Another free-to-access AI tool is MidJourney, which generates videos, while uberduck.ai has been used by French DJ David Guetta to mimic the voice of Eminem so it could be added to one of his instrumentals.

‘I’m sure the future of music is in AI,’ Guetta later told the BBC.

Are Universal and Google close to producing music?

No, discussions are at a very early stage and no product launch is imminent.

However, the aim is to come to an agreement whereby more software can be developed that allows fans to create songs and pay the owners of the copyright.

Artists would be given the choice of opting in or out to the venture.

It is a similar situation to the one the music business found itself in with the rise of YouTube, where people began using hit songs as soundtracks to videos they had created.

This led to years of legal wrangling over copyright infringement until an agreement was reached that sees the music industry paid about $2 billion (£1.5 billion) a year for user-generated clips.

What do the artists think?

Some artists have complained about the trend. Drake responded that one AI-generated song featuring his voice was the ‘final straw’.

His record label also recently fought to wipe the internet clear of one viral AI song that was using his likeness.

Star power: Beyonce's song Cuff It was 'covered' with the help of an AI version of Rihanna's voice

Star power: Beyonce’s song Cuff It was ‘covered’ with the help of an AI version of Rihanna’s voice

The Plain White T's had a hit with Hey There, Delilah in 2006. A cloned voice of Kanye West was used to create an AI generated version of the song

The Plain White T’s had a hit with Hey There, Delilah in 2006. A cloned voice of Kanye West was used to create an AI generated version of the song

In April, an AI-generated song featuring the simulated voices of Drake and The Weeknd was pulled from streaming services by Universal Music Group for ‘infringing content created with generative AI’.

The track went viral and by the time it was removed it had been streamed 600,000 times on Spotify and received 15 million views on TikTok and 275,000 on YouTube.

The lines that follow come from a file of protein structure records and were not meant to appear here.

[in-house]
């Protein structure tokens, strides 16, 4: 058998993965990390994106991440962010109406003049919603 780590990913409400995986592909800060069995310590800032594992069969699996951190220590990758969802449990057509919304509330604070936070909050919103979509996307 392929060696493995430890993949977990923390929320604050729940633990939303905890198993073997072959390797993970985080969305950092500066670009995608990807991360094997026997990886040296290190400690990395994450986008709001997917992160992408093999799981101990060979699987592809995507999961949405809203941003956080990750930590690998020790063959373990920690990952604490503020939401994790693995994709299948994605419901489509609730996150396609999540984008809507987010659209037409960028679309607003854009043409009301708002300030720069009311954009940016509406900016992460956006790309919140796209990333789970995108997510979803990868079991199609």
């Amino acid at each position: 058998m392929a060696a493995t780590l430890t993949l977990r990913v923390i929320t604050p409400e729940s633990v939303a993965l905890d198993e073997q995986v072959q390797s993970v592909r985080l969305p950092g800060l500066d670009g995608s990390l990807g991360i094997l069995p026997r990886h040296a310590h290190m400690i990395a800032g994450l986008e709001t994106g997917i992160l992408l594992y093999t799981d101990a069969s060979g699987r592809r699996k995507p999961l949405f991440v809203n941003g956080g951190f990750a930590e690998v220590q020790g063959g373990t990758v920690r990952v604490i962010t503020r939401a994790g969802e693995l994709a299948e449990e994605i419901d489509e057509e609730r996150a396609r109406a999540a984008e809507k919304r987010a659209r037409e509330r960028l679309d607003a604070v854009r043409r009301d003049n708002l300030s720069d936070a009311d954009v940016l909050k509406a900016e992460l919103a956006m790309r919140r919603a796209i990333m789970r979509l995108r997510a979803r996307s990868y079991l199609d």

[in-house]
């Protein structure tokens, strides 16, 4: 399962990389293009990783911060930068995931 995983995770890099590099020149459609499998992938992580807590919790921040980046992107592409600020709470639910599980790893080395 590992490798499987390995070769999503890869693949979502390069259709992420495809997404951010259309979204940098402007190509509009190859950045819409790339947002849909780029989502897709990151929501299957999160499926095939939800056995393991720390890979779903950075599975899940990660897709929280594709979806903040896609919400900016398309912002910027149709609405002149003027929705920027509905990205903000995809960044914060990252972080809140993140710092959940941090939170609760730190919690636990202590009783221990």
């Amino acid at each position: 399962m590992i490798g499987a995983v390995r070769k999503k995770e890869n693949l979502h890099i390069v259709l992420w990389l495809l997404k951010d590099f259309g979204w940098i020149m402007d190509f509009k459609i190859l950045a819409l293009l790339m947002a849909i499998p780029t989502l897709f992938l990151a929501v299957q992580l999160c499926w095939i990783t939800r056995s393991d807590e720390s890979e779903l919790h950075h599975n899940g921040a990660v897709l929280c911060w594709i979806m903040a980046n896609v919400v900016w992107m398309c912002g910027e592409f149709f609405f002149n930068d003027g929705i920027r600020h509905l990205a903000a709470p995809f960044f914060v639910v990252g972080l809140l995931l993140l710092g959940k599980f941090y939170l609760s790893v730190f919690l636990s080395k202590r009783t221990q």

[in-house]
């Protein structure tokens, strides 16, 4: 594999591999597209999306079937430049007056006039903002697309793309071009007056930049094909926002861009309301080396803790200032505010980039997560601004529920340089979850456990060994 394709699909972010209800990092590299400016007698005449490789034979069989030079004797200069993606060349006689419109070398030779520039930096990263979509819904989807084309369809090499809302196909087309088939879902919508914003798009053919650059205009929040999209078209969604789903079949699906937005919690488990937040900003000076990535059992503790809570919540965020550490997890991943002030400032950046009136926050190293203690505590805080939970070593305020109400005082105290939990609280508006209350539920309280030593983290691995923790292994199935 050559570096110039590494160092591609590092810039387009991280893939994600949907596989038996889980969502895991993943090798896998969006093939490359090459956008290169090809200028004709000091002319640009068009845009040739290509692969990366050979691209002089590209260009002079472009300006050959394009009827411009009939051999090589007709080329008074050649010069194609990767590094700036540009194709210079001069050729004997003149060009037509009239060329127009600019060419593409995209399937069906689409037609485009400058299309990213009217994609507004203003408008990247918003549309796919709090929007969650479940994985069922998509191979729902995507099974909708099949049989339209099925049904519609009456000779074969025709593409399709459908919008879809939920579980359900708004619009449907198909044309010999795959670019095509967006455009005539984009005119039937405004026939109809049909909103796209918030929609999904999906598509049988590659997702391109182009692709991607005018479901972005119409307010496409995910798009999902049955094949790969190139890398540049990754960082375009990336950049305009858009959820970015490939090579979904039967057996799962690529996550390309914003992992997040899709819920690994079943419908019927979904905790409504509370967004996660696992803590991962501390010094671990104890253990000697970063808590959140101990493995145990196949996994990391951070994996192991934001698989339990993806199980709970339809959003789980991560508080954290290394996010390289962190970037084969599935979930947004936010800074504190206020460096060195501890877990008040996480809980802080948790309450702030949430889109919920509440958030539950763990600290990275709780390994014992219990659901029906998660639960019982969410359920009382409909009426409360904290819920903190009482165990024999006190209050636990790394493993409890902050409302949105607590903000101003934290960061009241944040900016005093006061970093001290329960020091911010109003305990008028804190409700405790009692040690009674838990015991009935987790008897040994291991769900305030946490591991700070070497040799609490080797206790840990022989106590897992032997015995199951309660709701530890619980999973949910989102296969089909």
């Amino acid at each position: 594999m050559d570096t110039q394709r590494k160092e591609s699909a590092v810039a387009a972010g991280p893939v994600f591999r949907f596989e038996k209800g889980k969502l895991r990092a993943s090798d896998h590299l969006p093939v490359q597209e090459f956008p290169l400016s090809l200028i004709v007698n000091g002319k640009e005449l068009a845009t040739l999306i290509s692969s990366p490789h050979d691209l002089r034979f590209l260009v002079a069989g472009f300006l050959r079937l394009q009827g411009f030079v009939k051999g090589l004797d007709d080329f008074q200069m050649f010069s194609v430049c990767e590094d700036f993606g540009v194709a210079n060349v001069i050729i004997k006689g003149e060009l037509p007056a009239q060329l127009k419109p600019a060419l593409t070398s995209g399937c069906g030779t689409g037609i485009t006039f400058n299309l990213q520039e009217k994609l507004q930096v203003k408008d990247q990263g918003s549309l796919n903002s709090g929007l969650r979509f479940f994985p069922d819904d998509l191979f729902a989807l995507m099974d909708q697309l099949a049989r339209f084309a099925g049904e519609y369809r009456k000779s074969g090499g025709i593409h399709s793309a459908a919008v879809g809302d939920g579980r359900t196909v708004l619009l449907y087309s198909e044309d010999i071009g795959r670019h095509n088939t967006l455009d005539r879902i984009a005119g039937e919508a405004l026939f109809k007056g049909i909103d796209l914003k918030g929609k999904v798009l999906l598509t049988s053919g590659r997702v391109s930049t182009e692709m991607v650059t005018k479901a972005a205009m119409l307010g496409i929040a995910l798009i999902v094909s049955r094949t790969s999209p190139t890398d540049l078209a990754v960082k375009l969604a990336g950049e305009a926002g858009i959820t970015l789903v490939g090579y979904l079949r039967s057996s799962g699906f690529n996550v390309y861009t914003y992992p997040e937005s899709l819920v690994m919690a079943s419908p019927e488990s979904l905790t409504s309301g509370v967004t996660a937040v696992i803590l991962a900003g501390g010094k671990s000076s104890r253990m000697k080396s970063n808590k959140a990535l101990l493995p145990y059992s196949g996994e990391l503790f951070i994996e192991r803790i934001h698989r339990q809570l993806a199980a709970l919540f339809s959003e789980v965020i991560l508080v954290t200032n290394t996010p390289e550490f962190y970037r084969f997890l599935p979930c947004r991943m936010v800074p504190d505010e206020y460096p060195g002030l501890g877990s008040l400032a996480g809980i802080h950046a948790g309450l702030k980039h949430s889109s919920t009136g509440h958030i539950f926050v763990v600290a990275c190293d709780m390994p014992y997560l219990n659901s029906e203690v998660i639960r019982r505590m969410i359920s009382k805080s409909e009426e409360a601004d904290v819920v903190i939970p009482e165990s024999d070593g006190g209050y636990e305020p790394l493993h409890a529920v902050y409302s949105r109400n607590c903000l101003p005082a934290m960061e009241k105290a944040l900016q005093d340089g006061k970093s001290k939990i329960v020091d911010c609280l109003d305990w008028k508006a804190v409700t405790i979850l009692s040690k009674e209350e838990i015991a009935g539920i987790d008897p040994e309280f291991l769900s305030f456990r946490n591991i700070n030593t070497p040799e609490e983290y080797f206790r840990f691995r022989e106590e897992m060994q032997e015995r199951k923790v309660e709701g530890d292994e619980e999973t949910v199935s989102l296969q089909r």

The song, Heart On My Sleeve, is believed to have been created using AI programming trained with artists’ music, something which UMG said ‘represents both a breach of our agreements and a violation of copyright law’.

Not all musicians are against AI, however.

Canadian singer Grimes told artists they can use her voice in AI-generated songs for a fair 50 per cent split of the royalties.

The 35-year-old, whose real name is Claire Boucher, said that nothing was off-limits and her ‘ultimate goal has always been to push boundaries rather than have a nice song’.

How the music business make money out of it?

It remains to be seen, experts say. A lot of it will depend on how popular AI music proves to be.

But if an agreement can be struck then it would allow royalties to be paid to record labels, meaning the music industry would not miss out on significant profits if the niche market does take off.

The Weeknd

Drake

The Weeknd has also had his voice cloned by AI and Drake said a song which mimicked his voice was the ‘final straw’

Universal certainly thinks an agreement with Google is the best way to thwart one of the music business’s biggest threats.

Michael Nash, Universal Music’s executive vice president and chief digital officer, wrote earlier this year that the rise of AI could be a ‘calamity’ for the industry.

He added: ‘These developments have led to profound concerns in our industry, with similarities being drawn between AI’s rise and the rise of Napster and unlicensed music-sharing over 20 years ago.’

Universal Music’s general counsel, Jeffrey Harleston, also highlighted the industry’s concerns about the technology when he told US lawmakers last month: ‘An artist’s voice is often the most valuable part of their livelihood and public persona, and to steal it, no matter the means, is wrong.’

Google, which owns YouTube, has also been in talks with Warner Music about a product, the Financial Times reported.

For its part, the search engine giant would benefit from creating a music product because this would enable it to compete with rivals such as Microsoft.

The software company founded by Bill Gates secured a £10 billion deal with OpenAI which has given it an initial leg-up in the AI technology stakes.